The Uzbek national addressed Stockholm District Court for the first time on Tuesday morning. He is accused of terrorism for mowing down pedestrians on the Drottninggatan street on April 7th, 2017.
Prosecutor Hans Ihrman started Tuesday's questioning by asking what he had wanted to achieve.
“I wanted Sweden to stop fighting the caliphate. That they would stop sending their soldiers to war zones and stop sending huge sums of money to fight our caliphate,” Akilov, 40, told the court.
Akilov pleaded guilty to terrorism on the first day of the trial last week. Whether or not the court finds him guilty will come down to if it is determined his acts were intended to seriously harm Sweden as a country.
Asked how he had intended to harm Sweden, Akilov said:
“Get hold of a car, drive this car on a central street in Sweden and in that way harm Sweden,” he said, adding that his goal had been to “murder Swedish citizens”.
Akilov claims to have had the blessing of the Isis extremist group, but prosecutors do not believe that he had direct help.
The method of the attack resembled other vehicle assaults in Europe in 2016, including Nice in France and Berlin – but unlike those attacks, the Stockholm killings were never claimed by Isis.
Isis proclaimed an Islamic “caliphate” in parts of Syria and Iraq but has been largely crushed by US-backed coalition forces over recent months.
Speaking calmly in Russian through an interpreter, Akilov expressed no remorse or regret for his actions.
Akilov told the court that he had been given the green light by Isis members on encrypted chat sites.
He claims he was unable to identify them.
Investigations have failed to conclude whether he received any financial or material assistance.
Chief prosecutor Hans Ihrman said Akilov “sought support” from outside contacts but they did not have a “decisive” role in the attack.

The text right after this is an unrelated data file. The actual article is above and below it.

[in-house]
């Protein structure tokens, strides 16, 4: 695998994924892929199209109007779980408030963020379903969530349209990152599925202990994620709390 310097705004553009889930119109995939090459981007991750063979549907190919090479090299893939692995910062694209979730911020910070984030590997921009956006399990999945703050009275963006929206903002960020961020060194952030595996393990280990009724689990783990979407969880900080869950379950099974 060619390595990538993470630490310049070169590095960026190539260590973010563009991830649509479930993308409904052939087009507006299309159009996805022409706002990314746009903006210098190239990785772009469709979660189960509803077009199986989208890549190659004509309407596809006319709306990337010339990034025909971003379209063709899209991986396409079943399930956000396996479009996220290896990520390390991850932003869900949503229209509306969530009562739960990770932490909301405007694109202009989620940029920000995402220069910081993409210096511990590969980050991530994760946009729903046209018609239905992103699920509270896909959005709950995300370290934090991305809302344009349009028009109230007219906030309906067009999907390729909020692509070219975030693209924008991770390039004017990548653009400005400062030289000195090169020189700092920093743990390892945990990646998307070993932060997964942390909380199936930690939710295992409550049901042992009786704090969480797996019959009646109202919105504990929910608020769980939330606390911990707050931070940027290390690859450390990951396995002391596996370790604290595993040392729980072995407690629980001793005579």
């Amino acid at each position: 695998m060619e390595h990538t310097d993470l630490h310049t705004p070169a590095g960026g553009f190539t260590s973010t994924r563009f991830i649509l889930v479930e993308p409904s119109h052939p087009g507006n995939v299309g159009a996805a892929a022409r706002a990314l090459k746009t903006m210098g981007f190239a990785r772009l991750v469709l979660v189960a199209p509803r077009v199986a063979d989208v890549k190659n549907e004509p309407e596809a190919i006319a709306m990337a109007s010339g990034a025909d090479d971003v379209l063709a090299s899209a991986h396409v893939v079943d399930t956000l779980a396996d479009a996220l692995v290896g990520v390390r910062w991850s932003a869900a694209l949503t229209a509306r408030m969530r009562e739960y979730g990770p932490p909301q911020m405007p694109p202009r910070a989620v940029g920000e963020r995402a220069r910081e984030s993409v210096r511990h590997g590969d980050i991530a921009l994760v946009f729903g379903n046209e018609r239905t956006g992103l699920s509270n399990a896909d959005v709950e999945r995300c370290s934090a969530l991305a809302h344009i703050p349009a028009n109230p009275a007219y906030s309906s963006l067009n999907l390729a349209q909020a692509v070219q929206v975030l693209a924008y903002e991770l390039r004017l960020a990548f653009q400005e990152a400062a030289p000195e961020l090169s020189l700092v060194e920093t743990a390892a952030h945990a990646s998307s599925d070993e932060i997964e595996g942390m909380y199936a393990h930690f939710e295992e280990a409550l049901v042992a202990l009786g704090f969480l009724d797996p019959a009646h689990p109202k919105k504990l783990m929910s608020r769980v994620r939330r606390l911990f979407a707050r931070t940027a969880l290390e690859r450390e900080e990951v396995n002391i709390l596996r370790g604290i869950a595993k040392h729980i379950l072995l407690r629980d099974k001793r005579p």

“Akilov had planned and prepared the attack on his own” and “wasn’t dependent on other people”, Ihrman told reporters after the hearing.
Akilov told the court he wanted “Sweden to end its participation in the fight against the caliphate, to stop sending its soldiers to war zones”.
Sweden, a non-Nato member, has around 70 military personnel based mainly in northern Iraq to provide training as part of the US-led coalition against Isis.
In the attack, Akilov stole a beer truck and crashed it into a store.
Three Swedes were killed including an 11-year-old girl, as well as a British man of 41 and a Belgian woman of 31. Ten other people were injured.
Akilov then set off an explosive device but it did not blow up as planned and caused damage only to the truck. He fled the scene, running into the nearby metro station, and was arrested several hours later after being identified from security cameras.
He told police he had wanted “to die as a martyr in an explosion”.
Speaking calmly in Russian through an interpreter, Akilov expressed no remorse for his actions. Cooperative at the beginning of questioning, he gradually grew impatient.
“From his testimony so far, it’s quite obvious that we are dealing with a person who is quite convinced of the splendour of his deed,” a lawyer for 13 of the plaintiffs, Gustaf Linderholm, told AFP.
Rejected asylum seeker
After arriving in Sweden in 2014, at the start of a wave of migration to Europe, Akilov’s application for residency was rejected in June 2016.
He later went on the run to avoid expulsion and worked odd jobs in construction.
The father of four drank alcohol and used drugs, according to colleagues and acquaintances.
He lived alone in Sweden while his wife and children stayed behind in Uzbekistan.
Prosecutors have said they will seek a life sentence and afterwards his expulsion.
A life sentence in Sweden varies, but is on average 16 years.
The trial is scheduled to end in mid-May, with a verdict due by late June.